Coccidioidomycosis clinical trials at UCSF
1 research study open to eligible people
Coccidioidomycosis is a lung infection caused by a fungus. UCSF is studying how often it affects people with pneumonia in areas where it’s common. They’re looking for participants over age 14. There’s another study too, but it’s not taking new people.
Observational Study to Assess the Prevalence and Outcomes of Primary Pulmonary Coccidioidomycosis in Persons Aged > / = 14 Years Presenting With Community Acquired Pneumonia (CAP) in Endemic Areas (SAnds-PPC)
open to eligible people ages 14-99
This is an observational study in 750 individuals aged 14 years or older, diagnosed with Community Acquired Pneumonia (CAP) who meet all eligibility criteria in Coccidioides endemic regions. This study is designed to provide data on the prevalence of primary pulmonary coccidioidomycosis among persons presenting with CAP in endemic regions. Among individuals diagnosed with primary pulmonary coccidioidomycosis, we aim to describe the clinical course, predictors of the clinical course and compare the response to prescribed antifungal therapy versus no antifungal therapy. The hypothesis for patients with primary pulmonary coccidioidomycosis is that early treatment with antifungal therapy is effective in reducing the frequency, severity and associated adverse outcomes of infection with recently acquired coccidioidomycosis pneumonia. The study will be divided into Step 1 and Step 2. Step 1 will identify which subjects have primary pulmonary coccidioidomycosis based on the case definition for the protocol and Step 2 will follow subjects who meet the case definition and will observe their clinical management and clinical outcomes. Subjects will enroll in Step 1 within 28 days of symptom onset. In Step 1, blood work for serologic determination of Coccidioides infection will be drawn at the time of enrollment (Day 1), and again 21 days later if a positive result is not reported at Day 1. Subjects with a diagnosis of primary pulmonary coccidioidomycosis confirmed by positive serologic testing during Step 1 will enter Step 2 within 21 days of a positive test result; subjects with a negative serology at Day 1 and Day 22 will not be followed further. Subjects referred to the study after a diagnosis of primary pulmonary coccidioidomycosis confirmed by positive serologic testing will also be allowed to enter Step 2 directly within 21 days of a positive test result and within 7 weeks of symptom onset, as long as they meet study enrollment criteria. The primary objective is to assess the prevalence of primary pulmonary coccidioidomycosis (PPC) in subjects with community acquired pneumonia (CAP) in coccidioidomycosis endemic areas.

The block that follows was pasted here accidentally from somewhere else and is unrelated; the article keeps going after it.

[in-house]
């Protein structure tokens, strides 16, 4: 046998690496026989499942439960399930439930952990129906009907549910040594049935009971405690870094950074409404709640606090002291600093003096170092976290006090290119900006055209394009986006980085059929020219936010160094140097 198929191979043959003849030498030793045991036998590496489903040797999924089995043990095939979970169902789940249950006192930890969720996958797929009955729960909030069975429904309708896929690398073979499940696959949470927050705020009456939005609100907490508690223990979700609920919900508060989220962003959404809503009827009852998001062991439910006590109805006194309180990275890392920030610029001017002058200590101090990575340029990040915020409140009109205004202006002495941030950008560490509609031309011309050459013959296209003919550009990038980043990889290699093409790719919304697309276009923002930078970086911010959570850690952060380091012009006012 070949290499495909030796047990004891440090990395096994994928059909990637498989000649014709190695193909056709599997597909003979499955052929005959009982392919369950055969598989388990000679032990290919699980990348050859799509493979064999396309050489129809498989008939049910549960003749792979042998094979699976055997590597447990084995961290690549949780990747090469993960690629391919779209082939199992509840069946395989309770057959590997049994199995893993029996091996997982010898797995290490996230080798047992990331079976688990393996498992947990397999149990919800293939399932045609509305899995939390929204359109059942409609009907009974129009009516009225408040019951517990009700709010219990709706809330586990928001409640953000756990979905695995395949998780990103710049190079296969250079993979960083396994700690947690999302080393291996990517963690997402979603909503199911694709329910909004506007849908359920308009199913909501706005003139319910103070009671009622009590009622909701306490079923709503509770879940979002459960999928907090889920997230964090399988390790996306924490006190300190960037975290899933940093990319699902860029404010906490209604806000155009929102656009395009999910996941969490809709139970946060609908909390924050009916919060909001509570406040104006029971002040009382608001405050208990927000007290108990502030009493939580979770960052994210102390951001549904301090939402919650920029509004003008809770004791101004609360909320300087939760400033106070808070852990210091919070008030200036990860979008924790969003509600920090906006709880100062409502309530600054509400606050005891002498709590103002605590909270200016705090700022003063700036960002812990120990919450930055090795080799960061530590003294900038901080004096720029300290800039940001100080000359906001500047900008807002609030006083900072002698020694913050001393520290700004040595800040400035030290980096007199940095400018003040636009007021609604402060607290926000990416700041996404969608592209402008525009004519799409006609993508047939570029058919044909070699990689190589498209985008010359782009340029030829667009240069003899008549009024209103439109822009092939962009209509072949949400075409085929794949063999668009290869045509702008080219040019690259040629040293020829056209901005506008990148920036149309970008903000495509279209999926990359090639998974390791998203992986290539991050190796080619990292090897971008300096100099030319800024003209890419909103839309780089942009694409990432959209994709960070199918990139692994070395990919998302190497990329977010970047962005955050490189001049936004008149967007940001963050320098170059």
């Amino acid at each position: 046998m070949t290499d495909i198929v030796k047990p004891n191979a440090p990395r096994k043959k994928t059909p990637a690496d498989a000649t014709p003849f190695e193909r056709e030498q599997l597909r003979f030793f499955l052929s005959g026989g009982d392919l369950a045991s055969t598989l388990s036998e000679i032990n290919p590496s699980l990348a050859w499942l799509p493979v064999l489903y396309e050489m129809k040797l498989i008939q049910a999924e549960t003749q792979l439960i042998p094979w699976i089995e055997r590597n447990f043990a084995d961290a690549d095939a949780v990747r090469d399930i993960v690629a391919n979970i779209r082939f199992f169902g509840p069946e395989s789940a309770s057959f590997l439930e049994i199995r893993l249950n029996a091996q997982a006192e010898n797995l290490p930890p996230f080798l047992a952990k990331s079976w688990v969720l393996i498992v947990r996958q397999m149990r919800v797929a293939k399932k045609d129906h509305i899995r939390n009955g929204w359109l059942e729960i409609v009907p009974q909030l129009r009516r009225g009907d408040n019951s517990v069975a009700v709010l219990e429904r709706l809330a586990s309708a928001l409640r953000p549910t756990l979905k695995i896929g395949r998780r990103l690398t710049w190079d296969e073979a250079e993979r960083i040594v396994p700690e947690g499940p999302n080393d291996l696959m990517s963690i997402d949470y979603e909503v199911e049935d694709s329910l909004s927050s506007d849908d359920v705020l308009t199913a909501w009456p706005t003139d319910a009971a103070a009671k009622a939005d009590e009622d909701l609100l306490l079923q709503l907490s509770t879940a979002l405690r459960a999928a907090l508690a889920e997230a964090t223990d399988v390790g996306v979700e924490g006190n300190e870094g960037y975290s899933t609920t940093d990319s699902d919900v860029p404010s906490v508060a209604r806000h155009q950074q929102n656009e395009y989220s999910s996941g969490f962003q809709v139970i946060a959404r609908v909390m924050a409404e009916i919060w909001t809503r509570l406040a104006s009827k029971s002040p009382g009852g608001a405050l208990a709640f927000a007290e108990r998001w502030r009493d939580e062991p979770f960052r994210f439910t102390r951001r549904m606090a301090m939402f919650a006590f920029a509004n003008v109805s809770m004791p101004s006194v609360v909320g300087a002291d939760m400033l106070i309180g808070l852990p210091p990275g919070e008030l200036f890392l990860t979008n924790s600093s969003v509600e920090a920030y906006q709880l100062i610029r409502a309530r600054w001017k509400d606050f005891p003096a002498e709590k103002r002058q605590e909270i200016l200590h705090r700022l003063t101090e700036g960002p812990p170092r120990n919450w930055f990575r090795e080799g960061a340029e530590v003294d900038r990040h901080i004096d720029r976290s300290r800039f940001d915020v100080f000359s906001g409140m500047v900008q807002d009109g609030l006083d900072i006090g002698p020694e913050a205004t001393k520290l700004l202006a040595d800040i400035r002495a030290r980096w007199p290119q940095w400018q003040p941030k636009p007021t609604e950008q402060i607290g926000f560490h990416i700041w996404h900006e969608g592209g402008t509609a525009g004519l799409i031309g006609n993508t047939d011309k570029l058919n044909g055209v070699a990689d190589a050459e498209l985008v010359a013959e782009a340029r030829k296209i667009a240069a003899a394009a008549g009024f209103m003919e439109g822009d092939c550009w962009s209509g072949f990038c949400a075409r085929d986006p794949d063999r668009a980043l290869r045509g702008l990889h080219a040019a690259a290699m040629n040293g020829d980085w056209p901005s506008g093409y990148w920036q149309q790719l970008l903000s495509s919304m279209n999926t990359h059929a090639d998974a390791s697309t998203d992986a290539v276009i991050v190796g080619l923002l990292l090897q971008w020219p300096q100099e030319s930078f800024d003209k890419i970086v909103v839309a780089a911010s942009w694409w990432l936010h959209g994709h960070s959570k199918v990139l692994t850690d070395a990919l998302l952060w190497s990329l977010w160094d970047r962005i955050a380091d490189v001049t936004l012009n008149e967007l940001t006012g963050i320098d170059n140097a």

Fresno, California and other locations